CHARLESTON, S.C. (WCBD) – Evidence of the COVID-19 variant ‘lambda’ was recently found in a virus sample taken from a Greenville patient in April, according to scientists at MUSC.
According to a public database, over 600 cases of the lambda variant have been reported in the United States, six of which are in South Carolina.
MUSC’s Director of Molecular Pathology, Julie Hirschhorn, Ph.D., said that the variant likely hasn’t garnered much attention “because it’s not classified as a variant of interest or variant of concern by the Centers for Disease Control and Prevention (CDC).”
Dr. Brannon Traxler with the South Carolina Department of Health and Environmental Control (DHEC) agreed, saying “while this is something to monitor, the lambda variant is not as worrisome as the others at this time.”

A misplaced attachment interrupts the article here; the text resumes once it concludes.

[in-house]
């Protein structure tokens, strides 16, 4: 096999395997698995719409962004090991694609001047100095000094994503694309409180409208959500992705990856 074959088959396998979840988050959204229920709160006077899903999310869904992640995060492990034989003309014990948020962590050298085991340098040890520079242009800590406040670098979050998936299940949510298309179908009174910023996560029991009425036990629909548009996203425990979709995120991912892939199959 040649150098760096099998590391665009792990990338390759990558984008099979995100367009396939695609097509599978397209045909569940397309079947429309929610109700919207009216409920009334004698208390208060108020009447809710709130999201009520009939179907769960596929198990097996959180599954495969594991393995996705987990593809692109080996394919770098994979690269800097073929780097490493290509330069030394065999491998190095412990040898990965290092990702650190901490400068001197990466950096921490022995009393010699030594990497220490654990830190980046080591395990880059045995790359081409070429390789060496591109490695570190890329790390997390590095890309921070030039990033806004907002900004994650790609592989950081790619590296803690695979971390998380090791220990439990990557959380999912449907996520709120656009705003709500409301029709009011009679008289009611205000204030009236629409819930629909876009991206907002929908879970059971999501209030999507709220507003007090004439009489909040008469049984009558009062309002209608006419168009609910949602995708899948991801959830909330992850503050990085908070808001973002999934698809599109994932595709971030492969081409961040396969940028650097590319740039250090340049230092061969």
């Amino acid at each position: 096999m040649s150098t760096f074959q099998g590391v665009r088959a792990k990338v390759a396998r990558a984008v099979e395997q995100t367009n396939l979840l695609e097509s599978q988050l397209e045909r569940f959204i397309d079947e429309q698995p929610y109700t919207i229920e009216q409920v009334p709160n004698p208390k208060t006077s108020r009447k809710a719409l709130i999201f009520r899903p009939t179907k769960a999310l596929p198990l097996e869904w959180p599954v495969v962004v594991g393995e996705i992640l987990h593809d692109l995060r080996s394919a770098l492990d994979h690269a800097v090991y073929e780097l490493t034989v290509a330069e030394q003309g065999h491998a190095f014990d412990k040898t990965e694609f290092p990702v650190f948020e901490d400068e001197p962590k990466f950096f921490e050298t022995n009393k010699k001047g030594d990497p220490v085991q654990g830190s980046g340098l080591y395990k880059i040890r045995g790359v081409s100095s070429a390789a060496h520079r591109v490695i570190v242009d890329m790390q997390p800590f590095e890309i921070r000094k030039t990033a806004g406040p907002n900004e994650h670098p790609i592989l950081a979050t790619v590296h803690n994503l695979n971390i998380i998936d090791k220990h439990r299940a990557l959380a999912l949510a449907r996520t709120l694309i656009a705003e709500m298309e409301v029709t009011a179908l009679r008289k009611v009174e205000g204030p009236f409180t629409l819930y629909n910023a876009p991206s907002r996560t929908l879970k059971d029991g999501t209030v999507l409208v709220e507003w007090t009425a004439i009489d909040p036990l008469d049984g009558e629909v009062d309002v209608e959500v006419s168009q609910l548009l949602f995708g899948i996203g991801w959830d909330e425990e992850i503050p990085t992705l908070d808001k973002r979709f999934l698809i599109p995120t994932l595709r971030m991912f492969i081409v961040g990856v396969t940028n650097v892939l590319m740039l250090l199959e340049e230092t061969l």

The lambda variant is not something to discount, however, according to the World Health Organization, which has classified it as a variant of interest. MUSC Health infectious disease specialist, Dr. Scotty Curry, said that lambda is likely quite prevalent, and that he would “be surprised if it hasn’t been all over the place for a long time.”
While lambda does not appear to be the dominant variant in South Carolina, Curry said that variants in general are becoming the norm:
“There’s almost no plain COVID left. According to our most recent test, almost 97% of cases have a variant of interest or variant of concern.”
Curry attributes the high prevalence of variants to South Carolina being “a highly unvaccinated state,” with only six out of 10 eligible persons vaccinated.